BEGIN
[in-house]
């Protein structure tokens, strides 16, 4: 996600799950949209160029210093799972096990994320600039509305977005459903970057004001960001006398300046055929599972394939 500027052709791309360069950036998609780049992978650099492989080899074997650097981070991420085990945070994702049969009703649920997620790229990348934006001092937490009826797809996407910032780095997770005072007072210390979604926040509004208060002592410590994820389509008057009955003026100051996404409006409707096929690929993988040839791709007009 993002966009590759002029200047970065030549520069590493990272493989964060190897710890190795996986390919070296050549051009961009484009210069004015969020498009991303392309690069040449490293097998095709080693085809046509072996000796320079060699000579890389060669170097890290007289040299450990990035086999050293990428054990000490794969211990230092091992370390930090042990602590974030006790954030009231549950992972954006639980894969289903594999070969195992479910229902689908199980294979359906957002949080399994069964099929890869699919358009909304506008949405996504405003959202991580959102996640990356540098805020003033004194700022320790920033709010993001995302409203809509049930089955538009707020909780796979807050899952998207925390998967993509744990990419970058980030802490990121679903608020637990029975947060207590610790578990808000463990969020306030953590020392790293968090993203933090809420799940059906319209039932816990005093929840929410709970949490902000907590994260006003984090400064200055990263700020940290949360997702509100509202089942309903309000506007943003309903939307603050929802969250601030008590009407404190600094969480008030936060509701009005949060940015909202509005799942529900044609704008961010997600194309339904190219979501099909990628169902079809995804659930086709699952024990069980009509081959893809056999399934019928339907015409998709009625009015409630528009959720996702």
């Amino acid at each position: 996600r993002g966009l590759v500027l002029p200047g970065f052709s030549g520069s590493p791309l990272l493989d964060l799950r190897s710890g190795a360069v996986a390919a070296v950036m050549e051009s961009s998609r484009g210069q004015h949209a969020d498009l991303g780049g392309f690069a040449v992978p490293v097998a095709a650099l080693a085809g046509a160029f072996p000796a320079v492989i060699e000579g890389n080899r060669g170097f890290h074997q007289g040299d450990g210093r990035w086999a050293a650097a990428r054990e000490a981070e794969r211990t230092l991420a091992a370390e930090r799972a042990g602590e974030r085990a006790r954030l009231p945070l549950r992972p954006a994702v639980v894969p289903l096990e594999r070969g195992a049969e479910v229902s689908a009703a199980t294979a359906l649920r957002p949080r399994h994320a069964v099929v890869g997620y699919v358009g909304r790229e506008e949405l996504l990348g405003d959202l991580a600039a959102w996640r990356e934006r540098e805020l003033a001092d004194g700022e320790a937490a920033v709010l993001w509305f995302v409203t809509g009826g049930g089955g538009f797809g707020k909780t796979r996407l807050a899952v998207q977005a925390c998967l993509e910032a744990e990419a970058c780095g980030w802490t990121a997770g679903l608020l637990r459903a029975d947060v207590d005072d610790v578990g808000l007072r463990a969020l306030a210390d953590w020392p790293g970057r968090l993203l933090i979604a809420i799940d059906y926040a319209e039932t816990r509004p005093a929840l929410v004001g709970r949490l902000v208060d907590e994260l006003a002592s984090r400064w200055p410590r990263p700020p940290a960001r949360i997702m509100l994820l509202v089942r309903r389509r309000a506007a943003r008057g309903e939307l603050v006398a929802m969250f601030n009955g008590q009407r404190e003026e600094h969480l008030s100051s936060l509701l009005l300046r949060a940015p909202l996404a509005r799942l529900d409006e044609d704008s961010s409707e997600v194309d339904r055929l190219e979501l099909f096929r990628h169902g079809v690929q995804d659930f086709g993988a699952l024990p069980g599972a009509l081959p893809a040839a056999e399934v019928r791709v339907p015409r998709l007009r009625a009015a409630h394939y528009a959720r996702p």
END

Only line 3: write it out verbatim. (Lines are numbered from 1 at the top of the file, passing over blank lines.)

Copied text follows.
């Amino acid at each position: 996600r993002g966009l590759v500027l002029p200047g970065f052709s030549g520069s590493p791309l990272l493989d964060l799950r190897s710890g190795a360069v996986a390919a070296v950036m050549e051009s961009s998609r484009g210069q004015h949209a969020d498009l991303g780049g392309f690069a040449v992978p490293v097998a095709a650099l080693a085809g046509a160029f072996p000796a320079v492989i060699e000579g890389n080899r060669g170097f890290h074997q007289g040299d450990g210093r990035w086999a050293a650097a990428r054990e000490a981070e794969r211990t230092l991420a091992a370390e930090r799972a042990g602590e974030r085990a006790r954030l009231p945070l549950r992972p954006a994702v639980v894969p289903l096990e594999r070969g195992a049969e479910v229902s689908a009703a199980t294979a359906l649920r957002p949080r399994h994320a069964v099929v890869g997620y699919v358009g909304r790229e506008e949405l996504l990348g405003d959202l991580a600039a959102w996640r990356e934006r540098e805020l003033a001092d004194g700022e320790a937490a920033v709010l993001w509305f995302v409203t809509g009826g049930g089955g538009f797809g707020k909780t796979r996407l807050a899952v998207q977005a925390c998967l993509e910032a744990e990419a970058c780095g980030w802490t990121a997770g679903l608020l637990r459903a029975d947060v207590d005072d610790v578990g808000l007072r463990a969020l306030a210390d953590w020392p790293g970057r968090l993203l933090i979604a809420i799940d059906y926040a319209e039932t816990r509004p005093a929840l929410v004001g709970r949490l902000v208060d907590e994260l006003a002592s984090r400064w200055p410590r990263p700020p940290a960001r949360i997702m509100l994820l509202v089942r309903r389509r309000a506007a943003r008057g309903e939307l603050v006398a929802m969250f601030n009955g008590q009407r404190e003026e600094h969480l008030s100051s936060l509701l009005l300046r949060a940015p909202l996404a509005r799942l529900d409006e044609d704008s961010s409707e997600v194309d339904r055929l190219e979501l099909f096929r990628h169902g079809v690929q995804d659930f086709g993988a699952l024990p069980g599972a009509l081959p893809a040839a056999e399934v019928r791709v339907p015409r998709l007009r009625a009015a409630h394939y528009a959720r996702p």